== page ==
In conclusion, our synthesis strategy for branch points within PAR polymers made it possible to gain insights into the substrate selection and hydrolysis of PARG and ARH3. The synthesis strategy is scalable and can be used in future studies to overcome limitations in the availability of well-defined substrates that has long hampered investigations in this important area. Here we provide a more complete understanding of PAR removal from branch point cleavage to serine MARylation hydrolysis. The reduced activity of PARG and ARH3 against branch points observed in this study provides a plausible explanation for the phenotypically observed impact of branch frequency on cellular outcomes of ADP-ribosylation signalling30,31. Furthermore, our findings give further insights into the molecular mechanism of abnormal ADP-ribosylation signalling identified in several diseases. For instance, (ADP-ribosyl)hydrolase deficiencies readily lead to neurodegeneration22,23,63,64 and in particular ARH3 was associated with alteration of the histone code20 and failure to revert back to a pre-damage chromatin state after DNA repair21.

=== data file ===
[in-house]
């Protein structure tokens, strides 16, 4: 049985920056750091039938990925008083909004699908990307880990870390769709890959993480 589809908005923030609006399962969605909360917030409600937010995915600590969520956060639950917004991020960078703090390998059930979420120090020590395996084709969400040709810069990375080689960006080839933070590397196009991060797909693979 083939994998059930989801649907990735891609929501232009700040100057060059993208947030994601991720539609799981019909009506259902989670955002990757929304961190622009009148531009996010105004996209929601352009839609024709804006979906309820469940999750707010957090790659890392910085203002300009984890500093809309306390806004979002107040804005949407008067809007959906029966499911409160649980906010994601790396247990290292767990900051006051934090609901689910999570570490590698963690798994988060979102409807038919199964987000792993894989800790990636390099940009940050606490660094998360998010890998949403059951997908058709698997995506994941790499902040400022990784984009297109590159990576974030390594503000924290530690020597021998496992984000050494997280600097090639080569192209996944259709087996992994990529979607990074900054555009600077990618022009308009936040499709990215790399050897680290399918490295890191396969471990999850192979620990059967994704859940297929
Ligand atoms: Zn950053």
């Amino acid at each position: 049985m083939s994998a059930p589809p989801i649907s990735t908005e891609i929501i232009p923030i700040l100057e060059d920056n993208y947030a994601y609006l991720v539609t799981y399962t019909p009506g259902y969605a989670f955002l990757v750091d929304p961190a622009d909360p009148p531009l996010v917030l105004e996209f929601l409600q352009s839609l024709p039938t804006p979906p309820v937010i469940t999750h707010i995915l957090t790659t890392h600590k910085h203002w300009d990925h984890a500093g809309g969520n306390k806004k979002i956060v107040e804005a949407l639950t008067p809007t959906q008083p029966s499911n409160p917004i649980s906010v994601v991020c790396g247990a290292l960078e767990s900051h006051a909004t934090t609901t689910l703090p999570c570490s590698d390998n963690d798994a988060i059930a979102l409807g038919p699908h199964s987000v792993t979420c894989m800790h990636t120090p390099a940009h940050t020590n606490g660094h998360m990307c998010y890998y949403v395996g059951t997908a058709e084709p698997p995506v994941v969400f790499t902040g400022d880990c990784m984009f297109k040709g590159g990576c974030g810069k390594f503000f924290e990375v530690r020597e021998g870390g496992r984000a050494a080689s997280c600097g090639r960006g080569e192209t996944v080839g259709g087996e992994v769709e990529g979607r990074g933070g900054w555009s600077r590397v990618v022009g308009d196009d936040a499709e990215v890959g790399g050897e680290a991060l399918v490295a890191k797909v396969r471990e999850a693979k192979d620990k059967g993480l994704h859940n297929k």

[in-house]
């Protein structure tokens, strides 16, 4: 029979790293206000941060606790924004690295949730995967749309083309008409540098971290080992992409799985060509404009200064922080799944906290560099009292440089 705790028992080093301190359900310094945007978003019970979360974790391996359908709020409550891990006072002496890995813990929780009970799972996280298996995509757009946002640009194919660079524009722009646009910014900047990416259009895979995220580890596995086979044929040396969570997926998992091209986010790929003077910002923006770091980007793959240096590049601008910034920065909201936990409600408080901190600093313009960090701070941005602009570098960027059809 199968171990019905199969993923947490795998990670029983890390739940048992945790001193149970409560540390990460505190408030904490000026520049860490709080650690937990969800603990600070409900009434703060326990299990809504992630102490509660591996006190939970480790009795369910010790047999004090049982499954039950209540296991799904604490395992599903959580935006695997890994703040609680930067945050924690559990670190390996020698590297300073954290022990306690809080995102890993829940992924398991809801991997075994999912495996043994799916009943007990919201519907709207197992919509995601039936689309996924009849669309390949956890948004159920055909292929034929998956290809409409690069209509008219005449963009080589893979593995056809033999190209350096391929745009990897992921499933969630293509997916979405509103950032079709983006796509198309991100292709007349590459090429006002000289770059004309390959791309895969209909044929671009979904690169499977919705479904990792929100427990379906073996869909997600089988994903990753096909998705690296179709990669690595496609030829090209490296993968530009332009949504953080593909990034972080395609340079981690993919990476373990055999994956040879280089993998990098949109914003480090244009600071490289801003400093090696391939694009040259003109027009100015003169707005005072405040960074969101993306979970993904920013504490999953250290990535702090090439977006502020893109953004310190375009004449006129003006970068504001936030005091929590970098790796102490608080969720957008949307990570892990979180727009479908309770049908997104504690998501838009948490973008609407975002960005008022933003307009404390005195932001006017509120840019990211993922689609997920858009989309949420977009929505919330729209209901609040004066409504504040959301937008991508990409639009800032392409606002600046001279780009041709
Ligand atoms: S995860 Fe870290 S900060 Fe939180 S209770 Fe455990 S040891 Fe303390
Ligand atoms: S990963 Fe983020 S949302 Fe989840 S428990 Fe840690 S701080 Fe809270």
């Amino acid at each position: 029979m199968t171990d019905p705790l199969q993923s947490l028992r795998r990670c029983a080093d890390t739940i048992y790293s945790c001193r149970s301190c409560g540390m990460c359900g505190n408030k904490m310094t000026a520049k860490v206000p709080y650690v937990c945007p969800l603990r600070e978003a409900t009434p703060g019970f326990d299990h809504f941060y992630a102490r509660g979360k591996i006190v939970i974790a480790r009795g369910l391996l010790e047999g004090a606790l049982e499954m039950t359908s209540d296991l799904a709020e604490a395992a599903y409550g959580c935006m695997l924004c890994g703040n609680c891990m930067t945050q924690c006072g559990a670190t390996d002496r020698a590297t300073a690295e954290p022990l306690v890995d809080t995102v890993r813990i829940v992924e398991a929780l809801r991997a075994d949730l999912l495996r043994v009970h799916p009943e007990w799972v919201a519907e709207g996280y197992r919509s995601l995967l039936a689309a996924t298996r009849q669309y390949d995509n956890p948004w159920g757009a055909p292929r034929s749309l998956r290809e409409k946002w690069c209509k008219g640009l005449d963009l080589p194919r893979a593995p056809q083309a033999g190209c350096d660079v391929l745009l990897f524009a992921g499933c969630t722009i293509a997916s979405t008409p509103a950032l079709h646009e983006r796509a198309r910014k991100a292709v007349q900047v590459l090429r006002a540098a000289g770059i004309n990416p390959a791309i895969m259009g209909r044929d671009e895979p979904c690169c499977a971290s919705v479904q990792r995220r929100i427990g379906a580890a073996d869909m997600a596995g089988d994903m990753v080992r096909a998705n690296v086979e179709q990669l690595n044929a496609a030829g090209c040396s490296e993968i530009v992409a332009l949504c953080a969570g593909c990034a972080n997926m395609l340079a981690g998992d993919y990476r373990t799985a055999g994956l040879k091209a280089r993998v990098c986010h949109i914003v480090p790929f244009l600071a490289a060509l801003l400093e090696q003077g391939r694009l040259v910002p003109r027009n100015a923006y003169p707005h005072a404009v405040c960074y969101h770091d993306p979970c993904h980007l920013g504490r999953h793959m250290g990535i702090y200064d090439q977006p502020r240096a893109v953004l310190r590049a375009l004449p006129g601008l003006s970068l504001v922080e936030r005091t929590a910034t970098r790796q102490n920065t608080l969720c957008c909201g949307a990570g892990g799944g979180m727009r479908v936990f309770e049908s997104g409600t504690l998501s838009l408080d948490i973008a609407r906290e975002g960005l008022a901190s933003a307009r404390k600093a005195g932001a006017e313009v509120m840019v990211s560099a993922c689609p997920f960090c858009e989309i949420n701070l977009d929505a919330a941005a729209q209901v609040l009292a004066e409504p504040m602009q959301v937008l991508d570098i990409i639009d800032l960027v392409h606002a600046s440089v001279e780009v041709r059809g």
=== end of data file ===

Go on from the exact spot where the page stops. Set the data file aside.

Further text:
Expression vectors for hARH3, LchARH3, HPF1, PARP1 and PARG were described earlier3,4,5,6,7. All indicated mutations were introduced via PCR based site-directed mutagenesis (Supplementary Table 6). The hARH3 E41A crystallisation construct was generated by PCR based site-directed mutagenesis altering the encoded N-terminal sequence: parts of the linker region as well as aa 1–18 of ARH3 were replaced by a HRV3C cleavage site (N-terminal protein sequence of construct utilised in the biochemical assays MGSHHHHHHDITSLYKKAGSAAAVLEENLYFQGSFTMAAAAMAAAAGGGAGAARSLSR[…] was altered to MGSHHHHHHDITSLEVLFQGPGSSLSR[…] for crystallisation) (Supplementary Table 6).